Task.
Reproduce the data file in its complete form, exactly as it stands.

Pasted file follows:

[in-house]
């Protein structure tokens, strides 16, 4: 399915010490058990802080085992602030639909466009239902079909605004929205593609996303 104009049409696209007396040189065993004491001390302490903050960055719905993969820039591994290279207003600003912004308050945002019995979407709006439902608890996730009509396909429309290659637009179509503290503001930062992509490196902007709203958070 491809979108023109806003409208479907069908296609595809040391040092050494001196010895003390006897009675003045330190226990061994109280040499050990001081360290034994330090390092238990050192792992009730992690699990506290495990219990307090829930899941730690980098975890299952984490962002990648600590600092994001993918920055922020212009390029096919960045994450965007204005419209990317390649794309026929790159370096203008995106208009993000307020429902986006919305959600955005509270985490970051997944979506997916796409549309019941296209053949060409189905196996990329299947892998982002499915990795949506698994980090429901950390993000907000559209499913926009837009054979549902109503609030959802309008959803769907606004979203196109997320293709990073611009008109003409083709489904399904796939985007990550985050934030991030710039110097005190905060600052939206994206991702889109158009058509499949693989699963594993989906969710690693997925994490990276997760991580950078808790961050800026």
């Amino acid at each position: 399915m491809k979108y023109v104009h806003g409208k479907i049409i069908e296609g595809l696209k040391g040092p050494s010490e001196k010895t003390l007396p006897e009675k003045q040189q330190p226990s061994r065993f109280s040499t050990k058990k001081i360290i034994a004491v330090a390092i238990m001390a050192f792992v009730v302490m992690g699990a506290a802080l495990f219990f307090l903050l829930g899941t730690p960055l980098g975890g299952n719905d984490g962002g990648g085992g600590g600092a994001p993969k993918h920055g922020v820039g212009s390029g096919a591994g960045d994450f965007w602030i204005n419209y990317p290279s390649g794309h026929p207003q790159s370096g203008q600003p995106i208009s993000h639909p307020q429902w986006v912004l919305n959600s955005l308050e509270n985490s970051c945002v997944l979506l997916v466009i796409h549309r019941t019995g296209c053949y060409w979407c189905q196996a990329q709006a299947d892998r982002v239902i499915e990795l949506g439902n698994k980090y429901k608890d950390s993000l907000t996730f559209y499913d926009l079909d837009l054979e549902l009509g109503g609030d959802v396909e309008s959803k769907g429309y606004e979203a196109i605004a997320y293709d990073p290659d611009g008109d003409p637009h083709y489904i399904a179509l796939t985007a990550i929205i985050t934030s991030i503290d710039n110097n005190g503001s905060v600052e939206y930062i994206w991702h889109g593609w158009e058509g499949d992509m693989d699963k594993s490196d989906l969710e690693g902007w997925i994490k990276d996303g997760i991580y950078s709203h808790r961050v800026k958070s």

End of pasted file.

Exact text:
[in-house]
């Protein structure tokens, strides 16, 4: 399915010490058990802080085992602030639909466009239902079909605004929205593609996303 104009049409696209007396040189065993004491001390302490903050960055719905993969820039591994290279207003600003912004308050945002019995979407709006439902608890996730009509396909429309290659637009179509503290503001930062992509490196902007709203958070 491809979108023109806003409208479907069908296609595809040391040092050494001196010895003390006897009675003045330190226990061994109280040499050990001081360290034994330090390092238990050192792992009730992690699990506290495990219990307090829930899941730690980098975890299952984490962002990648600590600092994001993918920055922020212009390029096919960045994450965007204005419209990317390649794309026929790159370096203008995106208009993000307020429902986006919305959600955005509270985490970051997944979506997916796409549309019941296209053949060409189905196996990329299947892998982002499915990795949506698994980090429901950390993000907000559209499913926009837009054979549902109503609030959802309008959803769907606004979203196109997320293709990073611009008109003409083709489904399904796939985007990550985050934030991030710039110097005190905060600052939206994206991702889109158009058509499949693989699963594993989906969710690693997925994490990276997760991580950078808790961050800026």
């Amino acid at each position: 399915m491809k979108y023109v104009h806003g409208k479907i049409i069908e296609g595809l696209k040391g040092p050494s010490e001196k010895t003390l007396p006897e009675k003045q040189q330190p226990s061994r065993f109280s040499t050990k058990k001081i360290i034994a004491v330090a390092i238990m001390a050192f792992v009730v302490m992690g699990a506290a802080l495990f219990f307090l903050l829930g899941t730690p960055l980098g975890g299952n719905d984490g962002g990648g085992g600590g600092a994001p993969k993918h920055g922020v820039g212009s390029g096919a591994g960045d994450f965007w602030i204005n419209y990317p290279s390649g794309h026929p207003q790159s370096g203008q600003p995106i208009s993000h639909p307020q429902w986006v912004l919305n959600s955005l308050e509270n985490s970051c945002v997944l979506l997916v466009i796409h549309r019941t019995g296209c053949y060409w979407c189905q196996a990329q709006a299947d892998r982002v239902i499915e990795l949506g439902n698994k980090y429901k608890d950390s993000l907000t996730f559209y499913d926009l079909d837009l054979e549902l009509g109503g609030d959802v396909e309008s959803k769907g429309y606004e979203a196109i605004a997320y293709d990073p290659d611009g008109d003409p637009h083709y489904i399904a179509l796939t985007a990550i929205i985050t934030s991030i503290d710039n110097n005190g503001s905060v600052e939206y930062i994206w991702h889109g593609w158009e058509g499949d992509m693989d699963k594993s490196d989906l969710e690693g902007w997925i994490k990276d996303g997760i991580y950078s709203h808790r961050v800026k958070s």